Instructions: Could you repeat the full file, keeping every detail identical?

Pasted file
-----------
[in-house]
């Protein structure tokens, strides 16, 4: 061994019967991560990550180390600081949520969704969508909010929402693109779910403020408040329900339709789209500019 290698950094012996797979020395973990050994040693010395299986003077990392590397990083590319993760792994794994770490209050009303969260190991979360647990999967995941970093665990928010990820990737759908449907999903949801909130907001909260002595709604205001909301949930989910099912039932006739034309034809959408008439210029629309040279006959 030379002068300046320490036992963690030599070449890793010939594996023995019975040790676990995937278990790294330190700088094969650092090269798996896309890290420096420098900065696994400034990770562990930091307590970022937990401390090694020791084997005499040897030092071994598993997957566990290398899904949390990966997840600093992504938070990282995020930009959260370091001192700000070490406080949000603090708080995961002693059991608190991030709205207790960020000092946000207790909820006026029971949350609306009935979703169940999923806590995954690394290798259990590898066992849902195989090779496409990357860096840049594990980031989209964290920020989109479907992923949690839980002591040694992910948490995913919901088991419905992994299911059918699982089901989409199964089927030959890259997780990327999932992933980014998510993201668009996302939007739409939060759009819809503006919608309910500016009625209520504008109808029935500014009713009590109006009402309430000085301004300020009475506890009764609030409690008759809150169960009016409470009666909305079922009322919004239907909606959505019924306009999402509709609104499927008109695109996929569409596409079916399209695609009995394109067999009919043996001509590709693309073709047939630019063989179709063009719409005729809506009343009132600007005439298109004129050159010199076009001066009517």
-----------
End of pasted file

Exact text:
[in-house]
């Protein structure tokens, strides 16, 4: 061994019967991560990550180390600081949520969704969508909010929402693109779910403020408040329900339709789209500019 290698950094012996797979020395973990050994040693010395299986003077990392590397990083590319993760792994794994770490209050009303969260190991979360647990999967995941970093665990928010990820990737759908449907999903949801909130907001909260002595709604205001909301949930989910099912039932006739034309034809959408008439210029629309040279006959 030379002068300046320490036992963690030599070449890793010939594996023995019975040790676990995937278990790294330190700088094969650092090269798996896309890290420096420098900065696994400034990770562990930091307590970022937990401390090694020791084997005499040897030092071994598993997957566990290398899904949390990966997840600093992504938070990282995020930009959260370091001192700000070490406080949000603090708080995961002693059991608190991030709205207790960020000092946000207790909820006026029971949350609306009935979703169940999923806590995954690394290798259990590898066992849902195989090779496409990357860096840049594990980031989209964290920020989109479907992923949690839980002591040694992910948490995913919901088991419905992994299911059918699982089901989409199964089927030959890259997780990327999932992933980014998510993201668009996302939007739409939060759009819809503006919608309910500016009625209520504008109808029935500014009713009590109006009402309430000085301004300020009475506890009764609030409690008759809150169960009016409470009666909305079922009322919004239907909606959505019924306009999402509709609104499927008109695109996929569409596409079916399209695609009995394109067999009919043996001509590709693309073709047939630019063989179709063009719409005729809506009343009132600007005439298109004129050159010199076009001066009517």